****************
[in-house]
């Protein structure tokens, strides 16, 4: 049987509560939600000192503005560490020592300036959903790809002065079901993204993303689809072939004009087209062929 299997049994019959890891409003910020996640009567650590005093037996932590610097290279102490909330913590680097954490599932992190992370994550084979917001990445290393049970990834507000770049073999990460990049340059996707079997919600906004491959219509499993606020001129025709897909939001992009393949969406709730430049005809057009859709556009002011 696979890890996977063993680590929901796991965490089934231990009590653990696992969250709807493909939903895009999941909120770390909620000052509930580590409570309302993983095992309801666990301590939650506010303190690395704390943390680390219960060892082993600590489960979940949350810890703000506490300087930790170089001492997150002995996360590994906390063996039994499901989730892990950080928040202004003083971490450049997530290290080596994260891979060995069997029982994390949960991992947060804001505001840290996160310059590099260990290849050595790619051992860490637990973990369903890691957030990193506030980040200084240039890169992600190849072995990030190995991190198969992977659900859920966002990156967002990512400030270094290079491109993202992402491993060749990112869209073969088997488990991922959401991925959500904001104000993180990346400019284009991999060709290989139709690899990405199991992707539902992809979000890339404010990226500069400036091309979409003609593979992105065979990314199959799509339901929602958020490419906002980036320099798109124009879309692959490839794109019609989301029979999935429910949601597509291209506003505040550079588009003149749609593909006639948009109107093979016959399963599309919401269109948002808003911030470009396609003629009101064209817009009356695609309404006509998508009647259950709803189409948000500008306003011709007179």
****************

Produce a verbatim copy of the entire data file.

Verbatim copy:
[in-house]
């Protein structure tokens, strides 16, 4: 049987509560939600000192503005560490020592300036959903790809002065079901993204993303689809072939004009087209062929 299997049994019959890891409003910020996640009567650590005093037996932590610097290279102490909330913590680097954490599932992190992370994550084979917001990445290393049970990834507000770049073999990460990049340059996707079997919600906004491959219509499993606020001129025709897909939001992009393949969406709730430049005809057009859709556009002011 696979890890996977063993680590929901796991965490089934231990009590653990696992969250709807493909939903895009999941909120770390909620000052509930580590409570309302993983095992309801666990301590939650506010303190690395704390943390680390219960060892082993600590489960979940949350810890703000506490300087930790170089001492997150002995996360590994906390063996039994499901989730892990950080928040202004003083971490450049997530290290080596994260891979060995069997029982994390949960991992947060804001505001840290996160310059590099260990290849050595790619051992860490637990973990369903890691957030990193506030980040200084240039890169992600190849072995990030190995991190198969992977659900859920966002990156967002990512400030270094290079491109993202992402491993060749990112869209073969088997488990991922959401991925959500904001104000993180990346400019284009991999060709290989139709690899990405199991992707539902992809979000890339404010990226500069400036091309979409003609593979992105065979990314199959799509339901929602958020490419906002980036320099798109124009879309692959490839794109019609989301029979999935429910949601597509291209506003505040550079588009003149749609593909006639948009109107093979016959399963599309919401269109948002808003911030470009396609003629009101064209817009009356695609309404006509998508009647259950709803189409948000500008306003011709007179």